Norwegians owns a copy of the novel) and led to the author’s being compared to Proust and Tolstoy.
My Struggle begins with the death of Knausgaard’s father from
chronic alcoholism and goes on in subsequent volumes to cover the entire span of his childhood, adolescence, college years, and beyond, eventually encompassing his struggles to balance the demands of marriage
and fatherhood with his outsized ambitions as a writer. In the sixth and
final volume, just published this past fall, he self-referentially addresses
the response to and fallout from the publication in Norway of the earlier
volumes of My Struggle, with their heavily autobiographical content. The
last volume runs to 1, 160 pages and includes a 450-page meditation on
Hitler and Mein Kampf, the book that lent its title to Knausgaard’s novel.
In his recent work, Knausgaard has abandoned his epic tendencies,
exchanging the macro for the micro in order to focus on aspects of the
world that are often overlooked and perhaps are not as fashionable nowadays as the sweeping or dramatic gesture. Beginning in August 2017 and
continuing for almost exactly a year, with the last installment appearing
in August 2018, Knausgaard has been quietly (as quietly as a writer of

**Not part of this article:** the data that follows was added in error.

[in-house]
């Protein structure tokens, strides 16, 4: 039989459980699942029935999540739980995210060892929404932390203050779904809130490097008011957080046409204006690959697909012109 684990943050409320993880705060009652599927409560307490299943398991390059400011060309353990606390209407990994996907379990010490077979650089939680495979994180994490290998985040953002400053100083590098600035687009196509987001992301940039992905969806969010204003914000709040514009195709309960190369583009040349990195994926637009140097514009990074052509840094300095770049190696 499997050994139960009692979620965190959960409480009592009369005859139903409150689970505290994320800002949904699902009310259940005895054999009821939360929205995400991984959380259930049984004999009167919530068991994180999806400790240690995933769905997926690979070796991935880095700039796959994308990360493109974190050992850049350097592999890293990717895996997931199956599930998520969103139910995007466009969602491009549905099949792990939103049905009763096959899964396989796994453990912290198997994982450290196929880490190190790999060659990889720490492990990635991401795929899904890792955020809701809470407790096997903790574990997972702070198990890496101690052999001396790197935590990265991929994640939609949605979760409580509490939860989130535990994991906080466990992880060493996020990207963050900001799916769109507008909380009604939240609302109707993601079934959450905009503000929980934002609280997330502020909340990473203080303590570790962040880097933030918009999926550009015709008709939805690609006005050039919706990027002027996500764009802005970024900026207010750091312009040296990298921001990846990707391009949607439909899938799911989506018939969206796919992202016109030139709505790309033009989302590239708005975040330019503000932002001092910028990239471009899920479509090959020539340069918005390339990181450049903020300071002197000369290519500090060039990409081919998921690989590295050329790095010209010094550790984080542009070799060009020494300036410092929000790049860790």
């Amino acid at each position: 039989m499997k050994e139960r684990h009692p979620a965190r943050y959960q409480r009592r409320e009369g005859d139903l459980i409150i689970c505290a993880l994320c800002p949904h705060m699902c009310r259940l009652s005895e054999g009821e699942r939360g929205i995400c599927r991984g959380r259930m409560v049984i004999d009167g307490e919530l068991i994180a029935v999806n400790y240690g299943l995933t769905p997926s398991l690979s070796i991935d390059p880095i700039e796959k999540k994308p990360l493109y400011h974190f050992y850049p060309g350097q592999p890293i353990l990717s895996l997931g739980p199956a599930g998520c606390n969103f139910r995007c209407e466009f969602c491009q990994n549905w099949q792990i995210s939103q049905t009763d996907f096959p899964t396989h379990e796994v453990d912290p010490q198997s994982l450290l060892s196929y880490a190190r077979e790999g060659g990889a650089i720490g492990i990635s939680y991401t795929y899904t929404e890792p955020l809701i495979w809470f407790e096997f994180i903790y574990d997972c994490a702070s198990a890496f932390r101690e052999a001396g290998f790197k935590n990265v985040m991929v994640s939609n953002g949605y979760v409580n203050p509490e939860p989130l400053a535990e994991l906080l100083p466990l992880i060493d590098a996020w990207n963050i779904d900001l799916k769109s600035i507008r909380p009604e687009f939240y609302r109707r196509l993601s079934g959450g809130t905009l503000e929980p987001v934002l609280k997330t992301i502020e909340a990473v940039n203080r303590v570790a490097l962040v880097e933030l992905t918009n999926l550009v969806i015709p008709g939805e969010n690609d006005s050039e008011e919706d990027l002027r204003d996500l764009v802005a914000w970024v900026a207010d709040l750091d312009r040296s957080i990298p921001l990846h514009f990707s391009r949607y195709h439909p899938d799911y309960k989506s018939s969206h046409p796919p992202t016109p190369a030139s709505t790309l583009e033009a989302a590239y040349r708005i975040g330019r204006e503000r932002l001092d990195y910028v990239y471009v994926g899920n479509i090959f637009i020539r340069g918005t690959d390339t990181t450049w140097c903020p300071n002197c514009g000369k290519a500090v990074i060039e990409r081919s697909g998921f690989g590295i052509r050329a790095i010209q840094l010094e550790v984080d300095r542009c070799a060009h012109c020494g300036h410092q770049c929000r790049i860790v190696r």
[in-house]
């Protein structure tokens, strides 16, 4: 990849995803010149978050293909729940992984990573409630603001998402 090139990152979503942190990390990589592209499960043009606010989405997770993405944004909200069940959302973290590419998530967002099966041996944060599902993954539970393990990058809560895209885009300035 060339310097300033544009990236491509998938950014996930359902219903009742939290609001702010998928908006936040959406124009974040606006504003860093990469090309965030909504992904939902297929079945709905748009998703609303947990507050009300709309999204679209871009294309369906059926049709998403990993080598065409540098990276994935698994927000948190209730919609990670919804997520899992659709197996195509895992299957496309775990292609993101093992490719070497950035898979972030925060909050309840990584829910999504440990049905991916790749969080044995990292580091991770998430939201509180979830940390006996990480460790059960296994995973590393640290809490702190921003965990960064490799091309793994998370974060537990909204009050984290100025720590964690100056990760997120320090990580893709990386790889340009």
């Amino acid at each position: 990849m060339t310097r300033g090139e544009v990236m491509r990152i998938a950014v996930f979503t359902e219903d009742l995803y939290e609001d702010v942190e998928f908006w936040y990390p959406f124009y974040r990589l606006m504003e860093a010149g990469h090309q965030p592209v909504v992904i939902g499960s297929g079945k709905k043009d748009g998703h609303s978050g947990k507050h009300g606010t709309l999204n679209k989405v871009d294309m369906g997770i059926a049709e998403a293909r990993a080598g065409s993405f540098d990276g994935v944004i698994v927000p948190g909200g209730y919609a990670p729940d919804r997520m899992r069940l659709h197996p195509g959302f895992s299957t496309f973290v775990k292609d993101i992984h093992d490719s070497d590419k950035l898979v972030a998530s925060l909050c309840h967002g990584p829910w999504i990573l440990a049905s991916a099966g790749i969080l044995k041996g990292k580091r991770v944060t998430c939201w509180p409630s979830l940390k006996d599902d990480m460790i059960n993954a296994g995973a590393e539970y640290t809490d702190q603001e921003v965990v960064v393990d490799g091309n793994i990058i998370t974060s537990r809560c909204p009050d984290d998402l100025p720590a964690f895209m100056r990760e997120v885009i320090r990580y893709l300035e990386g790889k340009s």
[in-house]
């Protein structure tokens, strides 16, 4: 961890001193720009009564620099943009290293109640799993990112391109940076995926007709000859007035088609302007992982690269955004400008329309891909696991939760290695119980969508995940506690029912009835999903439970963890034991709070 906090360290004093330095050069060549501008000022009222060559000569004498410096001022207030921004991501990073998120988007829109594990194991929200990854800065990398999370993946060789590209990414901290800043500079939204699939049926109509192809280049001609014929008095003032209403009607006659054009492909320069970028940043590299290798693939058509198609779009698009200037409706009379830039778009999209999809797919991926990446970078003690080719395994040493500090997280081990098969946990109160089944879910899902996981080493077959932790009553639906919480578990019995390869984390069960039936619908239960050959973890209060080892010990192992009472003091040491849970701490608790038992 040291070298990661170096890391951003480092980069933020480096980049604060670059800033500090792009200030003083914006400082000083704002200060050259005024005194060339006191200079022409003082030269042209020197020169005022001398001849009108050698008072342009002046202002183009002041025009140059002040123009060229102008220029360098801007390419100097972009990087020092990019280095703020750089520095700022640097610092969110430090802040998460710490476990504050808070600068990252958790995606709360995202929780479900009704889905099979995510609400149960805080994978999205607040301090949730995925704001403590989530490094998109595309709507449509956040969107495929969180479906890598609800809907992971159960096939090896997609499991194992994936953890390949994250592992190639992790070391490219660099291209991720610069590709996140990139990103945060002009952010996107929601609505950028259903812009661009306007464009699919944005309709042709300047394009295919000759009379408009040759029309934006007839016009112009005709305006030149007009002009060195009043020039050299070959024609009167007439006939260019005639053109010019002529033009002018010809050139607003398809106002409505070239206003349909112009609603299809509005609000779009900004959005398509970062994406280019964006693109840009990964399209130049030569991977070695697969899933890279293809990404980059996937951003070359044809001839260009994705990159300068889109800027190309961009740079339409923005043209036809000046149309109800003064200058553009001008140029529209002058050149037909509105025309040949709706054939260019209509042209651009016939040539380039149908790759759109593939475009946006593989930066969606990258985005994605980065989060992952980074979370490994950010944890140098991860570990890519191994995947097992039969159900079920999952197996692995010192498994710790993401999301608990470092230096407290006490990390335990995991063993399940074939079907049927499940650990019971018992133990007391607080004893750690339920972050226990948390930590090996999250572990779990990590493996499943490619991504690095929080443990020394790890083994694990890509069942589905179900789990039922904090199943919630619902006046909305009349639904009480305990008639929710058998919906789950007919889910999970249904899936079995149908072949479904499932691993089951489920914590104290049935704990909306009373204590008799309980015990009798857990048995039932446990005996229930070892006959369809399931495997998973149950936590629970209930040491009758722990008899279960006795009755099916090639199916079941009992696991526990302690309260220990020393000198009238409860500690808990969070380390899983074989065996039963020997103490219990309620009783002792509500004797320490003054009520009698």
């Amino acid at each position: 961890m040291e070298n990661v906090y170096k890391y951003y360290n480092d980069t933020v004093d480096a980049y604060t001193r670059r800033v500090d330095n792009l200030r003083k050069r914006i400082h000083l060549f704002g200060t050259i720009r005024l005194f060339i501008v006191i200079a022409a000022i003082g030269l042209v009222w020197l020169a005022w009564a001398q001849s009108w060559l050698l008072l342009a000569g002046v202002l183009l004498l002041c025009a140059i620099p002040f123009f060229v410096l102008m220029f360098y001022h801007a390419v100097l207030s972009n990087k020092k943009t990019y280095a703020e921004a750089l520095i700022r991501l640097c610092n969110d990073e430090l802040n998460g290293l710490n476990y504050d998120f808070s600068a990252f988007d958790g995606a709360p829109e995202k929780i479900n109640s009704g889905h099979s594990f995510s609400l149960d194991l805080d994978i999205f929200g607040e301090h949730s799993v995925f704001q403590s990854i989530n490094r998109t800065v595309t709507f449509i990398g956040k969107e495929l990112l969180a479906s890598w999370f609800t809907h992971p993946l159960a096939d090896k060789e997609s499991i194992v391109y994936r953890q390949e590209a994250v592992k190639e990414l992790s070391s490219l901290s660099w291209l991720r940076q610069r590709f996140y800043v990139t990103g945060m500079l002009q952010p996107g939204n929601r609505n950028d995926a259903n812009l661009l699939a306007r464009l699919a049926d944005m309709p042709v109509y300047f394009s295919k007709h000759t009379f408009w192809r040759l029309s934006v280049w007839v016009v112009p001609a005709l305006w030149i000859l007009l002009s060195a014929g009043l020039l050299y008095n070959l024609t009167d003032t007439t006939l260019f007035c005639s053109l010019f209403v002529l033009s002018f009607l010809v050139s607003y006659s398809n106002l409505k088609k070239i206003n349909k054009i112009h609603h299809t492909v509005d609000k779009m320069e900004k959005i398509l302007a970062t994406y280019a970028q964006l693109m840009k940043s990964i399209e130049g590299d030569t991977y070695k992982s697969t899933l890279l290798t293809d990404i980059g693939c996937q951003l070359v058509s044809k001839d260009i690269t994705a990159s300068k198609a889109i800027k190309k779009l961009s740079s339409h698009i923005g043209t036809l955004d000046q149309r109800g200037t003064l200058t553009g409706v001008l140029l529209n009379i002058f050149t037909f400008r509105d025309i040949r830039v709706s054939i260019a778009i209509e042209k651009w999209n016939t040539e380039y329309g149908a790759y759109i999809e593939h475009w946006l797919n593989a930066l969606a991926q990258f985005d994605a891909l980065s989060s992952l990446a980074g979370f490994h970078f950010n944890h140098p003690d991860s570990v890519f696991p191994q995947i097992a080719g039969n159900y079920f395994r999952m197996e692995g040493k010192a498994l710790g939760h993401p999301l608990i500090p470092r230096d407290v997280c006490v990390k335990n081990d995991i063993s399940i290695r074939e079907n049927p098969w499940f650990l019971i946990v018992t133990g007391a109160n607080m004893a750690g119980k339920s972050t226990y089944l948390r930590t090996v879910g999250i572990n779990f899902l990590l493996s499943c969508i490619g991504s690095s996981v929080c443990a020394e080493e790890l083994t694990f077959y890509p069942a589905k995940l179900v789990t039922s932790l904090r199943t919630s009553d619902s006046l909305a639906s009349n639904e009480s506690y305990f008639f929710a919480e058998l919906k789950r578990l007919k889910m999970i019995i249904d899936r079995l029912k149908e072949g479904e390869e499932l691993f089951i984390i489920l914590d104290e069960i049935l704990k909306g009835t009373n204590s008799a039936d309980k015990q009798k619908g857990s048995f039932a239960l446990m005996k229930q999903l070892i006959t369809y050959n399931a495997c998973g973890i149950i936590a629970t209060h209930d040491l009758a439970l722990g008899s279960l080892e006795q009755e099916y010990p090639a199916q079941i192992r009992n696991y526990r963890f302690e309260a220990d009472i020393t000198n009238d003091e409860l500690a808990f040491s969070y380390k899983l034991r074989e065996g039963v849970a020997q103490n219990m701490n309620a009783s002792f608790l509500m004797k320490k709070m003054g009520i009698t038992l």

his stature can do anything) releasing a quartet of slender volumes that
take their titles and much of their structure from the cycle of seasons.
Autumn, Winter, Spring, and Summer, listed in order of publication, are
examples of the kind of work that I’m suggesting reads and was written
“tiny” from the outset.
With the exception of the third book, Spring, which reads more like
a straightforward narrative of a period in Knausgaard’s life when his
wife was struggling with major depression around the same time that
his youngest daughter was born—and, to a lesser extent, Summer, which
includes some longer narrative passages—each volume is organized into
three longer sections, consisting of three months each. Each section, or
“month,” begins with a letter addressed to Knausgaard’s unborn daughter and is then further subdivided into twenty to thirty very short chapters, each with a one-word title that refers to the object or concept it
discusses. These objects, ideas, or concepts—entries such as “Chewing
Gum,” “Labia,” “Vomit,” and “Buttons” (Autumn); “Winter Sounds,”
“Fireworks,” “Crows,” and “Sexual Desire” (Winter); and “Lawn Sprinklers,” “Foam,” and “Ice Cream” (Summer)—are discussed for the stated
purpose of describing to Knausgaard’s unborn child the world she is
about to encounter. The entries are brief, prose-poem-like meditations
that are often quite philosophical—at times almost preposterously so